The catheter will send electrical impulses to your heart that record electrical activity and help identify the areas of tissue causing the arrhythmia. Once discovered, the physician will send small doses of energy through the tip of the catheter to these areas that will scar or destroy the heart tissue, which will prevent it from causing further bouts of AFib.

Surgical Procedures

Two surgical options are commonly used to treat AFib when medications and nonsurgical interventions are unsuccessful.

  • Pacemakers are electronic devices that are slightly larger than a silver dollar and have small wires that the surgeon places in specific areas of the heart to provide electrical stimulation to help it maintain appropriate speed and rhythm. The surgery takes place in the hospital, with a physician placing the pacemaker inside of an incision made in the skin on the upper left side of the chest.
  • A Maze procedure is a more complicated open-heart option that a cardiac surgeon performs in a hospital operating room. The surgeon makes small incisions in the upper region of the heart that form scar tissue when they heal, which block blocks the conduction of electrical impulses causing the AF and restores a regular heart rate and rhythm.

Prognosis for People with AFib

AFib prognosis is dependent on several factors, such as the type you have and any other medical conditions that are contributing to the disease. According to the American Heart Association, timely and successful AFib treatment can limit the amount you experience.

Although individuals can’t die from an AFib episode, strokes due to AFib can result in death. If you have AFib, you also have a higher probability of developing congestive heart failure or other heart-related ailments.

It is critical for you to work with your healthcare team, especially your physician, to closely monitor your AFib and make positive changes such as lifestyle modifications. Doing as much as possible on your part will help prevent other problems that could arise from having AFib.

Make sure that you read the latest information about AFib management. Have a list of questions for you to ask when you see your physician or another healthcare provider, so you can find out about the latest developments in AFib care that can work well for you.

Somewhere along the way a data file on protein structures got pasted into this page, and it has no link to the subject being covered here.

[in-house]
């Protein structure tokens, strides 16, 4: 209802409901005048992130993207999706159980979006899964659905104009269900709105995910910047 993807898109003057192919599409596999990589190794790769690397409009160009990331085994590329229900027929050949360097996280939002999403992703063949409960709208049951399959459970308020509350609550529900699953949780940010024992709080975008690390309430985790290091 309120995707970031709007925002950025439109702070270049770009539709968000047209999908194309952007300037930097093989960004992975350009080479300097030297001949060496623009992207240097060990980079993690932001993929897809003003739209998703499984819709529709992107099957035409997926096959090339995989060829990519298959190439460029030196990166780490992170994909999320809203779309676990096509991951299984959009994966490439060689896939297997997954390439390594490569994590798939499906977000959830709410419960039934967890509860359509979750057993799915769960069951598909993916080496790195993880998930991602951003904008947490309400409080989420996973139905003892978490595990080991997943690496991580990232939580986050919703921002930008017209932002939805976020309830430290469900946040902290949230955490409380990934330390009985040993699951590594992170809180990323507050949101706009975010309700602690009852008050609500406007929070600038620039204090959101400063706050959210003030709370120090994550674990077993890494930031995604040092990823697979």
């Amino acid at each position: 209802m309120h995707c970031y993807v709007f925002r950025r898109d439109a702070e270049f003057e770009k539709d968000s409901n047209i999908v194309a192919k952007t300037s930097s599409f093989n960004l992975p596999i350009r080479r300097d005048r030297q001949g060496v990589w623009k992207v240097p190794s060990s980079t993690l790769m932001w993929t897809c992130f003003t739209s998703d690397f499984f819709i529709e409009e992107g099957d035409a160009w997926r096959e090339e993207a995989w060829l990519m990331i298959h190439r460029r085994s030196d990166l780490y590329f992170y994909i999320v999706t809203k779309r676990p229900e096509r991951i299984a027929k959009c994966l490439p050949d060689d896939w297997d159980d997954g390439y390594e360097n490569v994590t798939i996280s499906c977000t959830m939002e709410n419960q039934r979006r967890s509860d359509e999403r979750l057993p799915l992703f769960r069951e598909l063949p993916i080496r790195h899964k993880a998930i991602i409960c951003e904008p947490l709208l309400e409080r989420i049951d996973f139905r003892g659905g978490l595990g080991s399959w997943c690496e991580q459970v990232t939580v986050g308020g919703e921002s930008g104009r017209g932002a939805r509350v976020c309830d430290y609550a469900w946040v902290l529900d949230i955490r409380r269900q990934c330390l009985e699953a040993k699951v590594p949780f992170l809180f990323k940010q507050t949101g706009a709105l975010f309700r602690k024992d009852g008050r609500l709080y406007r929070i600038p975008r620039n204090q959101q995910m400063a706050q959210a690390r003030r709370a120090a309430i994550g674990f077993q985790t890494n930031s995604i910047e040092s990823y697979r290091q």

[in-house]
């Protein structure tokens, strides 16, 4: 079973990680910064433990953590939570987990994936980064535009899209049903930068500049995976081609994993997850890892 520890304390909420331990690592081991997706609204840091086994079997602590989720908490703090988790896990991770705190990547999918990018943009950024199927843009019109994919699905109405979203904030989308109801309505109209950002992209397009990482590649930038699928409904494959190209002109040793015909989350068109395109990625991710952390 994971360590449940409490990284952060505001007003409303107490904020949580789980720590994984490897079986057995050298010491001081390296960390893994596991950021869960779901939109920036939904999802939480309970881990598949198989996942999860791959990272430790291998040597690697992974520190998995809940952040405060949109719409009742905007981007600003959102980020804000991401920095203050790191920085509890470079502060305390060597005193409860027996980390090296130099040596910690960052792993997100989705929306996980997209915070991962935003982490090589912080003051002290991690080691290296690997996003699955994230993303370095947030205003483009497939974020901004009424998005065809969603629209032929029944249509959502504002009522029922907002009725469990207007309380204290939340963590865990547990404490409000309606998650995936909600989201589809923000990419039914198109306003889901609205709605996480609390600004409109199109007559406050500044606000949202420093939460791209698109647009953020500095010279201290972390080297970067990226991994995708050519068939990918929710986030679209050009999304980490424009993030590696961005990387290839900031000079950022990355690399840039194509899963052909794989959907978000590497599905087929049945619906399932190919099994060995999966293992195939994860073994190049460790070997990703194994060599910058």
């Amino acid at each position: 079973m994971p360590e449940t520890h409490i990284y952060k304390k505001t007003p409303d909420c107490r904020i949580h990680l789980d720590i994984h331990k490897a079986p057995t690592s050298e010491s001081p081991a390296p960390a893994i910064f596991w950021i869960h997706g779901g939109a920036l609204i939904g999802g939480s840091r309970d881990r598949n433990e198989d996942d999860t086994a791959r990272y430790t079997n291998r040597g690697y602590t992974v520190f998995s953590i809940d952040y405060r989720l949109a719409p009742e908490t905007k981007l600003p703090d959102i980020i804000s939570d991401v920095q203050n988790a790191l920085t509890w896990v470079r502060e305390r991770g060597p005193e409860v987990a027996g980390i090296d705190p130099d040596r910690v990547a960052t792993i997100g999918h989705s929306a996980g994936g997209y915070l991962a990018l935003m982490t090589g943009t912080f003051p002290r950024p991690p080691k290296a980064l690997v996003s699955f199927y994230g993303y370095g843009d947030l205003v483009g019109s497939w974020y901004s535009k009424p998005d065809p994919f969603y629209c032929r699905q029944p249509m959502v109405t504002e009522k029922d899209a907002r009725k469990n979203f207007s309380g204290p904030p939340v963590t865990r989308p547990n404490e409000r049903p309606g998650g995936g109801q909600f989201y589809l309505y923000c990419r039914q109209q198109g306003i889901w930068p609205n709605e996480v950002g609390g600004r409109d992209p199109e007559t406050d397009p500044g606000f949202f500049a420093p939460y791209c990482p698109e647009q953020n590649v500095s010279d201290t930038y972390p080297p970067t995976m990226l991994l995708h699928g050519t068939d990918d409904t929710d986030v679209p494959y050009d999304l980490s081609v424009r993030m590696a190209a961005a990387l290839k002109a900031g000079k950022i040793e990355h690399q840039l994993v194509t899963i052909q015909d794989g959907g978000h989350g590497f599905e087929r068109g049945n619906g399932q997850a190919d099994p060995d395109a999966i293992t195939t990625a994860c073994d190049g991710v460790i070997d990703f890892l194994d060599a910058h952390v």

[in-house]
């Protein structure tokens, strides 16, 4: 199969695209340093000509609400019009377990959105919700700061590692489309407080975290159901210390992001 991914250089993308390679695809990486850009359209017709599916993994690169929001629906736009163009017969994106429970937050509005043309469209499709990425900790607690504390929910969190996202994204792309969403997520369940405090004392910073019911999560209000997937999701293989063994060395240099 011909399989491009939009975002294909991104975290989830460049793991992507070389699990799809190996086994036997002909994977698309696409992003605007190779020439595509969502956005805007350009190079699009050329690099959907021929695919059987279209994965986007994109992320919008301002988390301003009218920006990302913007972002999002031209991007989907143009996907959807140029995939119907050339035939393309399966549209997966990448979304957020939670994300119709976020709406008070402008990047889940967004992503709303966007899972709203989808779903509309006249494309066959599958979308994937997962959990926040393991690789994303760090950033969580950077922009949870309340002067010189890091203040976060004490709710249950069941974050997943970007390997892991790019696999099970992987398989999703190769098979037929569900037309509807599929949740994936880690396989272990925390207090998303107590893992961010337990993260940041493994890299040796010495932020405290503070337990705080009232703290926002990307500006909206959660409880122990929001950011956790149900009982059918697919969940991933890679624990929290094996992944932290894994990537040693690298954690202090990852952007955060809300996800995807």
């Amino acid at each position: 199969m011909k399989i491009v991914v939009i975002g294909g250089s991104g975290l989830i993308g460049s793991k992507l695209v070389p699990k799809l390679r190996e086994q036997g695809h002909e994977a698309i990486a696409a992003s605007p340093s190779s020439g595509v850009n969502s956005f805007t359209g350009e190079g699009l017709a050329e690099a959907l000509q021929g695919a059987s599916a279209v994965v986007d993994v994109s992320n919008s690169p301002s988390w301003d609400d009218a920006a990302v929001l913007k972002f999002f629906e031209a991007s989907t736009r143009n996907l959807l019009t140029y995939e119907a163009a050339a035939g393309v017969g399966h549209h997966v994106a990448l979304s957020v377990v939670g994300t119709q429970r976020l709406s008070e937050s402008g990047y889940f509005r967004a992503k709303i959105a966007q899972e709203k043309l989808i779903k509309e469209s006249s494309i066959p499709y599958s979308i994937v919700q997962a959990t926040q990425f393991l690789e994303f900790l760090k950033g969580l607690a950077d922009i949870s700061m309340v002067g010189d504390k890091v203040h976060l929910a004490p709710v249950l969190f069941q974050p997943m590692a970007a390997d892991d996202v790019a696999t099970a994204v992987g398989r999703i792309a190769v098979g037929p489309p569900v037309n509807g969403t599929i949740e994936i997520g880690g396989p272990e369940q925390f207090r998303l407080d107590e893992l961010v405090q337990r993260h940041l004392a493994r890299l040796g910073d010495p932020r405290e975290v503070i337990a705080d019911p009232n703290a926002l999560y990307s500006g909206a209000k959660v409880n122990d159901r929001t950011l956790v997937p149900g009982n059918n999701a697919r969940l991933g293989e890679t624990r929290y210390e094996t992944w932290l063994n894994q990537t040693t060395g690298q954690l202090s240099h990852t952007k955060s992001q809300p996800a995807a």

Many people worldwide can live long, healthy, active, and productive lives with AFib. Understanding your AFib risk factors, learning about AFib triggers, and making consistent healthy lifestyle choices will help you to live as well as possible with your AFib.

Resources

circ.ahajournals.org (Worldwide Epidemiology of Atrial Fibrillation)

Emedicine Health (AFib (Atrial Fibrillation) Symptoms, Causes, & Treatments)

Medicine Net (Atrial Flutter vs. Atrial Fibrillation (Afib): 11 Common Symptoms)

Healthline (Types of Atrial Fibrillation: Symptoms, Treatment, and More)

heart.org (About Arrhythmia – American Heart Association)

theheart.org (Atrial Fibrillation)

heart.org (FAQ’s of Atrial Fibrillation – American Heart Association)

heart.org (Treatment Options of Atrial Fibrillation (AFib or AF))

heart.org (What is Atrial Fibrillation – American Heart Association)

hrsonline.org (Atrial Fibrillation (Afib) – Heart Rhythm Society)

Mayo Clinic (Atrial fibrillation – Symptoms and Causes)

medicinenet (Atrial Fibrillation (AF) Symptoms, Causes, Risks and Medications)

medicinenet.com (Atrial Fibrillation (AFib) Symptoms and Warning Signs)

NCBI-NIH (ABC’s of clinical electrocardiography)

WebMD (Atrial Fibrillation: Causes, Risks, and Triggers)

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by Patricia Bratianu on September 15, 2015